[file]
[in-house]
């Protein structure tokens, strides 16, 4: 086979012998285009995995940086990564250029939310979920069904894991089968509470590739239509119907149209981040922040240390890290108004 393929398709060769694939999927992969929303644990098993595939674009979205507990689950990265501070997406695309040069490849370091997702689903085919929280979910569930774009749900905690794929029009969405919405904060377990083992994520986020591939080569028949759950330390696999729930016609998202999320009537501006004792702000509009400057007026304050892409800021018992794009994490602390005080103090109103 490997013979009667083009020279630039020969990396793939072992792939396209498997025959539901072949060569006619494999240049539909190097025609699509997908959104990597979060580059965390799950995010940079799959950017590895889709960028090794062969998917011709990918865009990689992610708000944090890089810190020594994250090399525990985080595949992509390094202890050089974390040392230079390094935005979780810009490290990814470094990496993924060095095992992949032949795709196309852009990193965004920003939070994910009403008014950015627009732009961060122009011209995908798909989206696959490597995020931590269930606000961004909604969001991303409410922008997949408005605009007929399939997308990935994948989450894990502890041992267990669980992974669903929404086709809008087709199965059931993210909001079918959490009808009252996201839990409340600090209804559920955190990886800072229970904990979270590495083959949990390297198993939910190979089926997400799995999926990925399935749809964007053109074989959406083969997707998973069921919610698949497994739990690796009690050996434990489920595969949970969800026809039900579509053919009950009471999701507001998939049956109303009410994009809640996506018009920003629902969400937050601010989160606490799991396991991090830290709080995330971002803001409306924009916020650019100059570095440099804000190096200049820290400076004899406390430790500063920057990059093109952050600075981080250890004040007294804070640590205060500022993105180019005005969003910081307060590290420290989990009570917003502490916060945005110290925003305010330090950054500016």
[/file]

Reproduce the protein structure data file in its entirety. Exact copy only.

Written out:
[in-house]
């Protein structure tokens, strides 16, 4: 086979012998285009995995940086990564250029939310979920069904894991089968509470590739239509119907149209981040922040240390890290108004 393929398709060769694939999927992969929303644990098993595939674009979205507990689950990265501070997406695309040069490849370091997702689903085919929280979910569930774009749900905690794929029009969405919405904060377990083992994520986020591939080569028949759950330390696999729930016609998202999320009537501006004792702000509009400057007026304050892409800021018992794009994490602390005080103090109103 490997013979009667083009020279630039020969990396793939072992792939396209498997025959539901072949060569006619494999240049539909190097025609699509997908959104990597979060580059965390799950995010940079799959950017590895889709960028090794062969998917011709990918865009990689992610708000944090890089810190020594994250090399525990985080595949992509390094202890050089974390040392230079390094935005979780810009490290990814470094990496993924060095095992992949032949795709196309852009990193965004920003939070994910009403008014950015627009732009961060122009011209995908798909989206696959490597995020931590269930606000961004909604969001991303409410922008997949408005605009007929399939997308990935994948989450894990502890041992267990669980992974669903929404086709809008087709199965059931993210909001079918959490009808009252996201839990409340600090209804559920955190990886800072229970904990979270590495083959949990390297198993939910190979089926997400799995999926990925399935749809964007053109074989959406083969997707998973069921919610698949497994739990690796009690050996434990489920595969949970969800026809039900579509053919009950009471999701507001998939049956109303009410994009809640996506018009920003629902969400937050601010989160606490799991396991991090830290709080995330971002803001409306924009916020650019100059570095440099804000190096200049820290400076004899406390430790500063920057990059093109952050600075981080250890004040007294804070640590205060500022993105180019005005969003910081307060590290420290989990009570917003502490916060945005110290925003305010330090950054500016």